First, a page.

(Calvin, Genesis 2. part 4)

32 And it came to pass the same day, that Isaac's servants came, and 
told him concerning the well which they had digged, and said unto him, 
We have found water. 
33 And he called it Shebah: therefore the name of the city [is] 
Beersheba unto this day. 
34 And Esau was forty years old when he took to wife Judith the daughter 
of Beeri the Hittite, and Bashemath the daughter of Elon the Hittite: 
35 Which were a grief of mind unto Isaac and to Rebekah. 
  1. "And there was a famine." Moses relates that Isaac was tried by 
nearly the same kind of temptation as that through which his father 
Abraham had twice passed. I have before explained how severe and violent 
was this assault. The condition in which it was the will of God to place 
his servants, as strangers and pilgrims in the land which he had 
promised to give them, seemed sufficiently troublesome and hard; but it 
appears still more intolerable, that he scarcely suffered them to exist 
(if we may so speak) in this wandering, uncertain, and changeable kind 
of life, but almost consumed them with hunger. Who would not say that 
God had forgotten himself, when he did not even supply his own 
children,--whom he had received into his especial care and trust,-- 
however sparingly and scantily, with food? But God thus tried the holy 
fathers, that we might be taught, by their example, not to be effeminate 
and cowardly under temptations. Respecting the terms here used, we may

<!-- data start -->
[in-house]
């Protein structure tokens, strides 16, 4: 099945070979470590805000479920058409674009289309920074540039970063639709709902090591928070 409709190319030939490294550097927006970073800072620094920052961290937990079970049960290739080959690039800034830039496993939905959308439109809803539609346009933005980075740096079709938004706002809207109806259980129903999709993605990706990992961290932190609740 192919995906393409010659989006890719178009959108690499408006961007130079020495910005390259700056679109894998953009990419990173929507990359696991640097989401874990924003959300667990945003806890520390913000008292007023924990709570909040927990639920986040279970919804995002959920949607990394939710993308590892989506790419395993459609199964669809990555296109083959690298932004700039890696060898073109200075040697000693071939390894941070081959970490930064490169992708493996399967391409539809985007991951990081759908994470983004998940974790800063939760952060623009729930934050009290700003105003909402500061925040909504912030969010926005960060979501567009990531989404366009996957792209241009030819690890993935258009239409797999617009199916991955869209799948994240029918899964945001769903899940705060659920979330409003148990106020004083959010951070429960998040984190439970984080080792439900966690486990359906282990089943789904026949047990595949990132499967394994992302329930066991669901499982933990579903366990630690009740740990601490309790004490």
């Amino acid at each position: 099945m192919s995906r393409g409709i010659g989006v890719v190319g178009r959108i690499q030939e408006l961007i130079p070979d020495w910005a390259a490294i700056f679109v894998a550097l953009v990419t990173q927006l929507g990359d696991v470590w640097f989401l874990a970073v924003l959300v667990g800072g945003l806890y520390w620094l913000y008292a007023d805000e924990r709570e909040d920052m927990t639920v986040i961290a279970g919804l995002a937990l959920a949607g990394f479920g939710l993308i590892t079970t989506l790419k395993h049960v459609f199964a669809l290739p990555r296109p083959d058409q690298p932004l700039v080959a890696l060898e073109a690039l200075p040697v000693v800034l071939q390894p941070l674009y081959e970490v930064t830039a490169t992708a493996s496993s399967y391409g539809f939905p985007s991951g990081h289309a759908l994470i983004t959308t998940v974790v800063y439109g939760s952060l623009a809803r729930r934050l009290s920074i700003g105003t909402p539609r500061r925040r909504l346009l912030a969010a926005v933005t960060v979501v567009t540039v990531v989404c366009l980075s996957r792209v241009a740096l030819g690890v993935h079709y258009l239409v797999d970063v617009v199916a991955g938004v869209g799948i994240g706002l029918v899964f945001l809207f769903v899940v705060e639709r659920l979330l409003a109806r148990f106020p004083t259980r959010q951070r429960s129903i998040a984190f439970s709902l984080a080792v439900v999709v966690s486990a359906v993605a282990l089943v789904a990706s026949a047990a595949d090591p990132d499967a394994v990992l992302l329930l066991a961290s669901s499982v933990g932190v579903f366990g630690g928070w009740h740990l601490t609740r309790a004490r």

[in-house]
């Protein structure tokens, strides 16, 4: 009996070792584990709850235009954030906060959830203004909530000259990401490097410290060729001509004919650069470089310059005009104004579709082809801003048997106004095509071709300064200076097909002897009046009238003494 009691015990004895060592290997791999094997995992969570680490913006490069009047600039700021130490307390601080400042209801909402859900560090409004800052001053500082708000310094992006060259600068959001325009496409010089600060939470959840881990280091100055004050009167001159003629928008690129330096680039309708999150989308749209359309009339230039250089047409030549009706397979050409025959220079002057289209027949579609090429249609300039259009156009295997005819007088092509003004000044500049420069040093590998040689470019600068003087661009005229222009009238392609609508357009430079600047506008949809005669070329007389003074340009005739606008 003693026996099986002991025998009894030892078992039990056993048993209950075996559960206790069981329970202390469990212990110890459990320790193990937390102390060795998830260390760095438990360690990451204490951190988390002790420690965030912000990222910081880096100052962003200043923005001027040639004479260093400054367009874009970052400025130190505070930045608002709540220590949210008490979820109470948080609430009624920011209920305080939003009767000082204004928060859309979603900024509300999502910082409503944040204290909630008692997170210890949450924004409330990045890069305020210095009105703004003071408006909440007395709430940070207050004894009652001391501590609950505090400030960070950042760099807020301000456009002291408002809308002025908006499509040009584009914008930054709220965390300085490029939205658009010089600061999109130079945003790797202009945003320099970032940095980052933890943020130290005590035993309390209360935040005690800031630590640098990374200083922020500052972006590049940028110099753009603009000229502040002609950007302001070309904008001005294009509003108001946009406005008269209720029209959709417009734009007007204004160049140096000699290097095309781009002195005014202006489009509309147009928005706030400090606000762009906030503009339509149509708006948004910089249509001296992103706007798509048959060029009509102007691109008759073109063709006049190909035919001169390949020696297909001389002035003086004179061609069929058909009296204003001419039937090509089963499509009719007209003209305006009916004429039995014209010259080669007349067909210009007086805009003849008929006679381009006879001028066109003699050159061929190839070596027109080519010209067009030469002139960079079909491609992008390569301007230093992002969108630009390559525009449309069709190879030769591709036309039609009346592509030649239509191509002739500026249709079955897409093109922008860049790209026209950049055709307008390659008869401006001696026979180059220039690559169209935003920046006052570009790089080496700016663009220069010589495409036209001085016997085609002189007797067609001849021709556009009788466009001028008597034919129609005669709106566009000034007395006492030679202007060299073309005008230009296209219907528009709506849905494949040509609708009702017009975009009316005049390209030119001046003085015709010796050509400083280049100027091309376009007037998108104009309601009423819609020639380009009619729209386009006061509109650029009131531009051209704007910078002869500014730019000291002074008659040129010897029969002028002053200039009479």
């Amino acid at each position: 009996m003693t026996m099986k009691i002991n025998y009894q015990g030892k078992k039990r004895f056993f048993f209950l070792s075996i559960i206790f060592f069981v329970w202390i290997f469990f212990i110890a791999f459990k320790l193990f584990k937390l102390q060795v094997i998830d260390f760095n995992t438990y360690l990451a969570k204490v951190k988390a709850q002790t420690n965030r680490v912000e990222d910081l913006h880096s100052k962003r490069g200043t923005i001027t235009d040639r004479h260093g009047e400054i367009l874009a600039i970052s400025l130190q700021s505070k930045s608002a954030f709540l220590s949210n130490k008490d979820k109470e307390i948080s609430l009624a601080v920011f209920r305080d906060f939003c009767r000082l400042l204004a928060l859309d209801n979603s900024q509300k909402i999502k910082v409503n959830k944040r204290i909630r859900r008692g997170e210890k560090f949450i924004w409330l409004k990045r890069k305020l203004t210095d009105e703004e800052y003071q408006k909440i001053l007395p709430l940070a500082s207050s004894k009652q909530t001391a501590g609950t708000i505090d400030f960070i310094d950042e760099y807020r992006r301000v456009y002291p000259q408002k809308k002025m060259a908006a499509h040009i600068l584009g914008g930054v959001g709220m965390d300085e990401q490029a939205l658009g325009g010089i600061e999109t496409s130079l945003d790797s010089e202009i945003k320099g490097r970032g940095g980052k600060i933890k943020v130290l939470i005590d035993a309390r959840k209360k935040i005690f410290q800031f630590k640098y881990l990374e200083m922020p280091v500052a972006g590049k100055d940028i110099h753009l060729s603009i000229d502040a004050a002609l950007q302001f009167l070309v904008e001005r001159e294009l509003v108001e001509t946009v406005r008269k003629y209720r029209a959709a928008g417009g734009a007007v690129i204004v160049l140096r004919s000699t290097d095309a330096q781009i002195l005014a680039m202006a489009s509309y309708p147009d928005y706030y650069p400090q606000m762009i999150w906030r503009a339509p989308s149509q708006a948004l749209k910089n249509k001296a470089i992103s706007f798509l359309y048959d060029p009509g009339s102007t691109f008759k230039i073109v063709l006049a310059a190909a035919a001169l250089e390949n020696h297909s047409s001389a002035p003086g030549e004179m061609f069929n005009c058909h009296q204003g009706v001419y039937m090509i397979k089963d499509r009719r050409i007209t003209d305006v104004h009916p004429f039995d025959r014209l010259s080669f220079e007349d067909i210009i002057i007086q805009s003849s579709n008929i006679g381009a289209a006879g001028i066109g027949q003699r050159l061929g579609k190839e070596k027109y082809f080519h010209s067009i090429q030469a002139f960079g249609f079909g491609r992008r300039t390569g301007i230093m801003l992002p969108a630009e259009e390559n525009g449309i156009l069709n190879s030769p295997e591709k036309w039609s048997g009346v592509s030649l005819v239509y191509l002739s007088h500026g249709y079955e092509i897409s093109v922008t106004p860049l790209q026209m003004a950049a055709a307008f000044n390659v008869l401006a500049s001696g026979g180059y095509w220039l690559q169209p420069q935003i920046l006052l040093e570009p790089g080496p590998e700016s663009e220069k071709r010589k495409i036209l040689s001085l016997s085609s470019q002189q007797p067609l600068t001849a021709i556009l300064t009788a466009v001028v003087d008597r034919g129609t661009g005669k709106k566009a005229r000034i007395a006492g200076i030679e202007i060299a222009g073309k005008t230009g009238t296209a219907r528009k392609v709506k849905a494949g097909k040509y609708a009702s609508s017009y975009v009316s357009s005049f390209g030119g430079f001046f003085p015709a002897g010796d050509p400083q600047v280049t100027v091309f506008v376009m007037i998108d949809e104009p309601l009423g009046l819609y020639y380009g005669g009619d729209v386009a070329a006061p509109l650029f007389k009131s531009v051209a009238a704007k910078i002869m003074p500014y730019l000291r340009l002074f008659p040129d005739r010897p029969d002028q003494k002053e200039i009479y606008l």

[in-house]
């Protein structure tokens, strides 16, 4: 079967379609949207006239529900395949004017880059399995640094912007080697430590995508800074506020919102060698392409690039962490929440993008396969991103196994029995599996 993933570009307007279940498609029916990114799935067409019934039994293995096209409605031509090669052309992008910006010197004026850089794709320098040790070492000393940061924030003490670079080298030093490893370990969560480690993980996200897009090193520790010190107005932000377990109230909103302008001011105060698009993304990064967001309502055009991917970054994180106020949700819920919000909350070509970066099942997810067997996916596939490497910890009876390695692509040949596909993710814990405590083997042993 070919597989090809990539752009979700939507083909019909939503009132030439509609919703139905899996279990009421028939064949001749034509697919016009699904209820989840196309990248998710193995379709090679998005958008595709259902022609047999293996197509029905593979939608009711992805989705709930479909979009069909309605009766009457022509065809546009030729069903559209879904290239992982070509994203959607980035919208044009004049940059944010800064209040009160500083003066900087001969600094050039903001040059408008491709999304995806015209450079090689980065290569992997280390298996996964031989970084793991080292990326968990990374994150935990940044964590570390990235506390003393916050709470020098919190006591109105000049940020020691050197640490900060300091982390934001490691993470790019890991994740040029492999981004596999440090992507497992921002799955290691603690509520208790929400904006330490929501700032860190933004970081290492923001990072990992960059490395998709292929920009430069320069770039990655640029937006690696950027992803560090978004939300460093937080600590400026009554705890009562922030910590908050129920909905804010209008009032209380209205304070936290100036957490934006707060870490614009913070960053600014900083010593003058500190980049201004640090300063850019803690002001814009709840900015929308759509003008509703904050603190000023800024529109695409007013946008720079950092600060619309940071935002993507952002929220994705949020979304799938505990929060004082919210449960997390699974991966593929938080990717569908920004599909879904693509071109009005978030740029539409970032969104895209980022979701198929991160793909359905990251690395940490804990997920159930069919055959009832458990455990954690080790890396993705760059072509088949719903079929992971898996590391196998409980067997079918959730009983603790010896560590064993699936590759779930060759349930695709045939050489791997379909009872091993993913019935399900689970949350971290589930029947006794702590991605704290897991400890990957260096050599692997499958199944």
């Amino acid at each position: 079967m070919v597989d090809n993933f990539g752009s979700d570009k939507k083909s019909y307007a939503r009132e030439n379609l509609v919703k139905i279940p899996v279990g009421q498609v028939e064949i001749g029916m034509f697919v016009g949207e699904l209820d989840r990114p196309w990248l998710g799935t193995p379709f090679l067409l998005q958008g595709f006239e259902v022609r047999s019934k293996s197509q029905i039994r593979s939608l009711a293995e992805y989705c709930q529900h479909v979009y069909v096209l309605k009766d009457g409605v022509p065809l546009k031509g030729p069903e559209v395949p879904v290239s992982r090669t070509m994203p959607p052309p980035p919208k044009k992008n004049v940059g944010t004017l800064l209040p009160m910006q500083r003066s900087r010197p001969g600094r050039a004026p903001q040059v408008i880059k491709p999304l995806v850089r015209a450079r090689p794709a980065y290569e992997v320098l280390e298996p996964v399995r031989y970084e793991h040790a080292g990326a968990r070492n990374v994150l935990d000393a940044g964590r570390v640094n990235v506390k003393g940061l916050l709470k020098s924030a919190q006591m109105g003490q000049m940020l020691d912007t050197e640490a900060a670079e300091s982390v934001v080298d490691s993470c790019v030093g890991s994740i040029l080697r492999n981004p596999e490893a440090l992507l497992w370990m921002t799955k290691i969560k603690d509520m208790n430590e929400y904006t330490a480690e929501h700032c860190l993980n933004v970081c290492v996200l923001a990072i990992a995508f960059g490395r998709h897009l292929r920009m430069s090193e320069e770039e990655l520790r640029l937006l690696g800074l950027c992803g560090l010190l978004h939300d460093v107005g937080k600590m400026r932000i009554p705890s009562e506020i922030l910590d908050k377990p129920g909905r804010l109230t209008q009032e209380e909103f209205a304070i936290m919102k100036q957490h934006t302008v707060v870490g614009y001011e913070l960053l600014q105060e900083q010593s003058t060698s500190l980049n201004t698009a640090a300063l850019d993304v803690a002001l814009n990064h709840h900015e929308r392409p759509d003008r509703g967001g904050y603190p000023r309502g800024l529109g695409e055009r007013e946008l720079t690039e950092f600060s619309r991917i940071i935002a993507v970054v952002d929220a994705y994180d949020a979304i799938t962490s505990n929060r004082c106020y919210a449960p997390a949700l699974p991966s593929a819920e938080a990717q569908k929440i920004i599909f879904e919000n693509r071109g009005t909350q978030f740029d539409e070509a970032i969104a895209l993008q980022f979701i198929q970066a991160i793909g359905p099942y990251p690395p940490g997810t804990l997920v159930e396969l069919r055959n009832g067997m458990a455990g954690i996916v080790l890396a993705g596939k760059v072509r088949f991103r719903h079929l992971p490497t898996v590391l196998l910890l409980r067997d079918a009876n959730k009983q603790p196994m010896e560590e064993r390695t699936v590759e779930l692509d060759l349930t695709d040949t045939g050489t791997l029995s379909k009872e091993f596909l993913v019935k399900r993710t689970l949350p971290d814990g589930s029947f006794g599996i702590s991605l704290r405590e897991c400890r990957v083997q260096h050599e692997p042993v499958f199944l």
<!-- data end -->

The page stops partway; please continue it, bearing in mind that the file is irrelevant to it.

observe, that though there were two seasons of dearth in the time of 
Abraham, Moses alludes only to the one, of which the remembrance was 
most recent. 
  2. "And the Lord appeared unto him." I do not doubt but a reason is 
here given why Isaac rather went to the country of Gerar than to Egypt, 
which perhaps would have been more convenient for him; but Moses teaches 
that he was withheld by a heavenly oracle, so that a free choice was not 
left him. It may here be asked, why does the Lord prohibit Isaac from 
going to Egypt, whither he had suffered his father to go? Although Moses 
does not give the reason, yet we may be allowed to conjecture that the 
journey would have been more dangerous to the son. The Lord could indeed 
have endued the son also with the power of his Spirit, as he had done 
his father Abraham, so that the abundance and delicacies of Egypt should 
not have corrupted him by their allurements; but since he governs his 
faithful people with such moderation, that he does not correct all their 
faults at once, and render them entirely pure, he assists their 
infirmities, and anticipates, with suitable remedies, those evils by 
which they might be ensnared. Because, therefore, he knew that there was 
more infirmity in Isaac than there had been in Abraham, he was unwilling 
to expose him to danger; for he is faithful, and will not suffer his own 
people to be tempted beyond what they are able to bear. (1 Cor. 10: 13.) 
Now, as we must be persuaded, that however arduous and burdensome may be 
the temptations which alight upon us, the Divine help will never fail to 
renew our strength; so, on the other hand, we must beware lest we rashly 
rush into dangers; but each should be admonished by his own infirmity to 
proceed cautiously and with fear. 
  "Dwell in the land." God commands him to settle in the promised land, 
yet with the understanding that he should dwell there as a stranger. The